Consider the consequence of eternal life as fallen beings. God is just. God is merciful. In His justice and mercy our life in corrupt flesh is limited. I do not praise the death of a child, however I submit to God’s will when it comes to His divine choice to take one from this world. Most such deaths, as far as I can tell, are the result of the brokenness of this world. Not necessarily the sin of the child – I don’t think there’s much in the way of person sin you can attribute to a small child – but this world is so sinful and there are so many evils that the innocent suffer all the time. God did not spare his own son. How arrogant we are when we presume to judge God for His choices.

        I hope this helps to clarify. Oh, and as for David’s response, check 2 Sam 12:23. David knew one day he would see this little son of his again, but not in his earthly life. A small comfort, I know, yet David did not presume to judge God for His actions. Perhaps I overstated when I said David was thankful, but its there in plain black and white that David understood and went on, okay, with life. There was no vengeance to take and no one to blame. There was only God’s will and it was not the child being punished, but himself.

        I hope this makes sense. And thanks btw for allowing me to respond.

      • Dear Lance, I am relieved to hear you’re not willing to take the death of children lying down, that you’re prepared to “do anything” to save lives. That is the heart of a true father. We would give our lives before letting someone take our children’s lives. But what if it was God’s will for your child to die? Would you still fight? Would you take your child to the doctor? Wouldn’t that be sin?

        Death is sin’s penalty, not God’s will. Sin entered the world through one man, and death through sin, and so death comes to all men and all babies (eventually). You blame God for killing David’s son, but Paul, in Romans 5:12, points his finger at Adam.

        You sound like a good father. Yet your heavenly Father is even better than you are. He hates death, it is not His will, and that’s why Jesus came. God’s justice is not satisfied by killing people, even sinners. His justice is satisfied by Jesus.

  2. It’s interesting because the word used is Yahweh, which is translated the Lord. But it was because David had given reason Yahweh’s enemies reason to scorn, that the offspring of his union with Bathsheba had to die. And the next son was Solomon! I have read that things out of one’s control, like tragedies, were considered to be acts of God by the Hebrews – not unlike all peoples. We today often say the same thing. Only in the victory of Christ do we have grace on us and not curse.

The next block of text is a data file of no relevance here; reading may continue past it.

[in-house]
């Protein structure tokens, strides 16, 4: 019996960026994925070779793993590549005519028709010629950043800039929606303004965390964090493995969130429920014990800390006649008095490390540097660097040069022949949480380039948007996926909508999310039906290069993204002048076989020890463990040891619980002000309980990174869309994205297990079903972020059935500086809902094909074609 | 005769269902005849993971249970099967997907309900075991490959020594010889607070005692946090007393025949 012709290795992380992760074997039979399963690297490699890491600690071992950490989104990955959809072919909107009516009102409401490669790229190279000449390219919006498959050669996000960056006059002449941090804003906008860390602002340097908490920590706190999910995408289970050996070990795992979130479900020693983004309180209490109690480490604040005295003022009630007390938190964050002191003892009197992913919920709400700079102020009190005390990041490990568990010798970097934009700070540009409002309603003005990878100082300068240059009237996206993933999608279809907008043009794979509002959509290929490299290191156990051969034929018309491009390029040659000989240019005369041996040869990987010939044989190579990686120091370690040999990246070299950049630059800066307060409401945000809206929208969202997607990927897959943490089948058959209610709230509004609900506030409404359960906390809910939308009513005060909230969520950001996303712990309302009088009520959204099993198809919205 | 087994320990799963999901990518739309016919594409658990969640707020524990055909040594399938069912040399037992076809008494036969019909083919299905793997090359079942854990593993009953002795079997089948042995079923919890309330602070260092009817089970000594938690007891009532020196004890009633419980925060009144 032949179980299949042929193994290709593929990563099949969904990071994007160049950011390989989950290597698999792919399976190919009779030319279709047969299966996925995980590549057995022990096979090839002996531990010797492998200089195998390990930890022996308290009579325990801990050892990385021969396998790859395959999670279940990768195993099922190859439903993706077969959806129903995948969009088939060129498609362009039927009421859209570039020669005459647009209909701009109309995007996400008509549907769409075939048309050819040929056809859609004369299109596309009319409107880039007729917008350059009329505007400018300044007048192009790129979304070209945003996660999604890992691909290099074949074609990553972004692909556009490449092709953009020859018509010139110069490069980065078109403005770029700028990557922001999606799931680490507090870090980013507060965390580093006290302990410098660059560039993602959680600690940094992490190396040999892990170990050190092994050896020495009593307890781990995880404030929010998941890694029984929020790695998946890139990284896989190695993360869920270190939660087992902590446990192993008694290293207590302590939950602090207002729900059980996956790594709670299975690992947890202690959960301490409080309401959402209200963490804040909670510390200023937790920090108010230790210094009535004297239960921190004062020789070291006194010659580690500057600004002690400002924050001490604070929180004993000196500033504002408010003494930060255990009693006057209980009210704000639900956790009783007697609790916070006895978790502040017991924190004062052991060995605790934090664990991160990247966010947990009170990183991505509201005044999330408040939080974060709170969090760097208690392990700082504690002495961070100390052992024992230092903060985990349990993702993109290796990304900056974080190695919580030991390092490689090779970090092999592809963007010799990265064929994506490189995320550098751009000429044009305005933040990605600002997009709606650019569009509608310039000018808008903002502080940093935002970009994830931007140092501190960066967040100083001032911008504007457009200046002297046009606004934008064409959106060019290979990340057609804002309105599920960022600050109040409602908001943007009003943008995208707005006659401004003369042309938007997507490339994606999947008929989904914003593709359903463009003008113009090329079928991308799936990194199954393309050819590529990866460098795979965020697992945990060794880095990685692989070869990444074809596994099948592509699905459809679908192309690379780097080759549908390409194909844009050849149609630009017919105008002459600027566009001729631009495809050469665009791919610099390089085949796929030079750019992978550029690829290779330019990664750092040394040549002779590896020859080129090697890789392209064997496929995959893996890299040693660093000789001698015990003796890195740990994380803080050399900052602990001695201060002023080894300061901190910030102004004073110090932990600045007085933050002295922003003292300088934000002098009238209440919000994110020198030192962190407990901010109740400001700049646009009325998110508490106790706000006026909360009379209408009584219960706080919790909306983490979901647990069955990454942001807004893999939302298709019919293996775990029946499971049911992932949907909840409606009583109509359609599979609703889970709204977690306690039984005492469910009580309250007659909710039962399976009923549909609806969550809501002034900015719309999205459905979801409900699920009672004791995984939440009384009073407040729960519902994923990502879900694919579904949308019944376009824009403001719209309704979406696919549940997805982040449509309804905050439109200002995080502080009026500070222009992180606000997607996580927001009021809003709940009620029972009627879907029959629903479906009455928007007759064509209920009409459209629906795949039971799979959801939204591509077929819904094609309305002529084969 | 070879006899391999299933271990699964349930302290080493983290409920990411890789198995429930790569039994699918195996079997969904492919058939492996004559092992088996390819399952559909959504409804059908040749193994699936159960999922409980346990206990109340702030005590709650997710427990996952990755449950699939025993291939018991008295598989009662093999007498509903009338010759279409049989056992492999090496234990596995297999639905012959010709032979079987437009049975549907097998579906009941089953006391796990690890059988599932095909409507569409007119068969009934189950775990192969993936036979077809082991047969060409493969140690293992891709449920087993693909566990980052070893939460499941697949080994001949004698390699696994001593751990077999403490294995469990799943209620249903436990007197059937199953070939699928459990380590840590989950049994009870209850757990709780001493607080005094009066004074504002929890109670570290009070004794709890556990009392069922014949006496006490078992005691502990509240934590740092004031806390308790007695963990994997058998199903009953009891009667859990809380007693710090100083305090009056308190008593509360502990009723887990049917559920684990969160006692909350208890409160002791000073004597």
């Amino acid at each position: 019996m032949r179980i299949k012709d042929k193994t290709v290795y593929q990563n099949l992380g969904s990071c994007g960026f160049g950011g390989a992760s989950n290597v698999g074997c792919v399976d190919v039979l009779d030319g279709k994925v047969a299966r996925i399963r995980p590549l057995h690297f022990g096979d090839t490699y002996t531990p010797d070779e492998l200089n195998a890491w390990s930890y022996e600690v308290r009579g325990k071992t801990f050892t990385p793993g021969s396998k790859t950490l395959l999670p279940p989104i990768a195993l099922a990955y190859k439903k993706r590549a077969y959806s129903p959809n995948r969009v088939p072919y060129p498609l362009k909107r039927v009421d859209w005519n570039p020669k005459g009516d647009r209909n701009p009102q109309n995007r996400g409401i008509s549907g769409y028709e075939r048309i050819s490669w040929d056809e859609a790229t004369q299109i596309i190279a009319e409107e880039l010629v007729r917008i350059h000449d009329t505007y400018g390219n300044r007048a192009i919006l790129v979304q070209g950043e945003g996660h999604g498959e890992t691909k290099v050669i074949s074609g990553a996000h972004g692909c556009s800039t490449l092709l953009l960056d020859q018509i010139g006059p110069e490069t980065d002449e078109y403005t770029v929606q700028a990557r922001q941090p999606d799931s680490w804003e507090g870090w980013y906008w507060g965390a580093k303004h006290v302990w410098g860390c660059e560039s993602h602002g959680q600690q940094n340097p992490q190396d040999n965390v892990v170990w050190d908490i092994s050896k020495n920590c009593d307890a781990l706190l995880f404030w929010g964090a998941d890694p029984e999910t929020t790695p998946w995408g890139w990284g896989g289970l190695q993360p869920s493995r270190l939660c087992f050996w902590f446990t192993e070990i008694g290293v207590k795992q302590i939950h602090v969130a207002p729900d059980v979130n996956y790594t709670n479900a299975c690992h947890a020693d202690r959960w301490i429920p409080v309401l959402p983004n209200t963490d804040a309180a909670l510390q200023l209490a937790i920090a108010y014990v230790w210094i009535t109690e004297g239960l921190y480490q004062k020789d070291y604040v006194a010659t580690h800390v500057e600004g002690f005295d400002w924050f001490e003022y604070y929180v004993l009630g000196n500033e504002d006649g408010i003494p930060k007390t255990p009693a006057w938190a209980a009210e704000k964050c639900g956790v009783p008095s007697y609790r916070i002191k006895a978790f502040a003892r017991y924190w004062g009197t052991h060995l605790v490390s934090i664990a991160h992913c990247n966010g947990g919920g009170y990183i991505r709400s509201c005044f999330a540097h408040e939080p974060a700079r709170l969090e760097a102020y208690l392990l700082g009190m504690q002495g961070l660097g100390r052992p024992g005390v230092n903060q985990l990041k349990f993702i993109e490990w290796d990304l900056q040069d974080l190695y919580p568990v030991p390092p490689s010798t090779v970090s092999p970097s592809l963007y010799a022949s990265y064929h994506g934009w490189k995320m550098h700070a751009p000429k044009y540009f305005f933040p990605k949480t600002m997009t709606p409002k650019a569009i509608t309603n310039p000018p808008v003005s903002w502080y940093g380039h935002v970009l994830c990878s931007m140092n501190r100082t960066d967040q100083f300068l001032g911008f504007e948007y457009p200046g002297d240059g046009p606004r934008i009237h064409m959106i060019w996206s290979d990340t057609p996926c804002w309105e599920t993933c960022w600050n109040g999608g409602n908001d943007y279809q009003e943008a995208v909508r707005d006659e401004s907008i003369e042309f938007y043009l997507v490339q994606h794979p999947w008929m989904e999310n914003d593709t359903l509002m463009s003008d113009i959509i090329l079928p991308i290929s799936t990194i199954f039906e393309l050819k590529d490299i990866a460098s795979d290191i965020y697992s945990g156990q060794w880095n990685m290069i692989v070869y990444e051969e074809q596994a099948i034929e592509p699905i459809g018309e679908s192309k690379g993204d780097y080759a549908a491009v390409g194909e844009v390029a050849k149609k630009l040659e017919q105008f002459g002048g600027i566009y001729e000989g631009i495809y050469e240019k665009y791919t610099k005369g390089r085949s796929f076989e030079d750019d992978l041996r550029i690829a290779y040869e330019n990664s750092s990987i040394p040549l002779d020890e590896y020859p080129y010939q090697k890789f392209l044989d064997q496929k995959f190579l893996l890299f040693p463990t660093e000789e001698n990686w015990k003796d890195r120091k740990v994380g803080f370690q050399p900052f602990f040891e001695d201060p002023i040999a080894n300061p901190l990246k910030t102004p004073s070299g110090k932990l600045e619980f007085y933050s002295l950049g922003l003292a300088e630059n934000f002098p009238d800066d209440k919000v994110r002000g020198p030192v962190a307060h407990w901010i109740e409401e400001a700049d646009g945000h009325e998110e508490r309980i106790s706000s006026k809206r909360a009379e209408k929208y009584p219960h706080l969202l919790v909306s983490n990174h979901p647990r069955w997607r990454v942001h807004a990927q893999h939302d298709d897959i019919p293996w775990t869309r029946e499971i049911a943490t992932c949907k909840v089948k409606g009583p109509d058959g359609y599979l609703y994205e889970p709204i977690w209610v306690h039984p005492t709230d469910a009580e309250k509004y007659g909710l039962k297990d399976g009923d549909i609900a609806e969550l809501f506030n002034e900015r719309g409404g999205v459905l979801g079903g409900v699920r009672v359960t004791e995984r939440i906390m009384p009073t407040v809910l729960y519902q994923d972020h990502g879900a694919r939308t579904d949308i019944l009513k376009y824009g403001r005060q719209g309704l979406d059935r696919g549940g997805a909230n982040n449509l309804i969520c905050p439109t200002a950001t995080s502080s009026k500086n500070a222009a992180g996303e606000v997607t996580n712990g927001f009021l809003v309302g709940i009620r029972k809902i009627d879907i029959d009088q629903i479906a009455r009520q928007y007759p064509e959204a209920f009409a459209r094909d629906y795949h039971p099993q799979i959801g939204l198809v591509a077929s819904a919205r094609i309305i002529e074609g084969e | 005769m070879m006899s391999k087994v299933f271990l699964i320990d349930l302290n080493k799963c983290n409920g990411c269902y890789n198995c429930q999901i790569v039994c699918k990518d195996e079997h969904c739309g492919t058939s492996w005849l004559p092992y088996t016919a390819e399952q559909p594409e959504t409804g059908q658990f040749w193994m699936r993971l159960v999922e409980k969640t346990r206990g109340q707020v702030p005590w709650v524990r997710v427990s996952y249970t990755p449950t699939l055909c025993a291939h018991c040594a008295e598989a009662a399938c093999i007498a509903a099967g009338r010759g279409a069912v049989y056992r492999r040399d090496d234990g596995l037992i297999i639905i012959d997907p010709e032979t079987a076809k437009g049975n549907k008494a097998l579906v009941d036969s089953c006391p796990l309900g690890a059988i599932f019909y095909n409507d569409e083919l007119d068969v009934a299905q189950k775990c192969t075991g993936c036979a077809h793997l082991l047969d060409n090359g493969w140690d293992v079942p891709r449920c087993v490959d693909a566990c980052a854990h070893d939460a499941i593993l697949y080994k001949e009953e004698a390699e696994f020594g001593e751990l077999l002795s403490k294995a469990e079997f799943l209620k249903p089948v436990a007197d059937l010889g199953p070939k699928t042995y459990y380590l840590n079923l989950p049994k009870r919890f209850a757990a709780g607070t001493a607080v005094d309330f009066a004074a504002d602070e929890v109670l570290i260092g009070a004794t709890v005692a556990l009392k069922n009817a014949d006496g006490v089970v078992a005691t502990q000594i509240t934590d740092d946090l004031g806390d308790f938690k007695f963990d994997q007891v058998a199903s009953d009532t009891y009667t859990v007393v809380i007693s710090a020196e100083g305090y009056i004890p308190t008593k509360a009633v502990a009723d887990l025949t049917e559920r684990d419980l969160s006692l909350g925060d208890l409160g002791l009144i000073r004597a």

• I have seen this same faultless prophet authority used throughout the church I grew up in and am not afraid to wield it myself. People who say God kills babies have never set foot in a Pentecostal-type church where grace was understood. Spirit-filled believers know that we have power to destroy the nations – because We have the justice of God and power on our side. Seriously. And some -to their shame-do. But why judge people after Christ? Why put people in their place except if they are self-righteous? And even if they are self-righteous don’t we still have to model after Christ who forgave self-righteous men on the cross-(taking their curse for them…remember he shared in our curse)? Didn’t Jesus come to bring a new vocabulary? Wouldn’t Samuel have been ashamed to use God’s Word to kill loathsome sinners (much less babies) if he had lived to meet the glorious face of bloody Christ? Would he have sided with Christ or the Pharisees? That would be his responsibility and choice. Just like ours. I burn with hatred and bitterness like anyone-righteous or sinner. But Christ on that cross has come to constrain me. “In your anger, do not sin.” There is a new definition of sin after holy Christ died on that cross for sinners and the self-righteous.

  3. I’ve learned recently that there are two types of sin: active rebellion and passive indifference. There is a third sin – losing faith in face of hate and death.

    Fortunately, Paul (both here and in the Bible) reminds us that there is grace.

  4. John 10:10 gives us the only 2 job descriptions in the Bible:
    1) The devils steals, kills and destroys.
    2) God gives life in abundance.

    I guess all that’s left is for us to make up our minds who is responsible for who. If we still blame God for evil, we don’t truly know Him who gives us all good gives and with whom there is no change or shadow of turning (Jam 1:17).

    You are truly courageous for taking on these highly “debatable” verses Paul and I commend you for that. It’s only through the perspective of Grace that we can truly gain insight into the character of the One who is Love Himself.

  5. Paul, what are you comments about “God’s punishment” of Israel in the desert before they entered the Promised Land? And “God’s commandment to make war” on pagan people after they entered the Promised Land?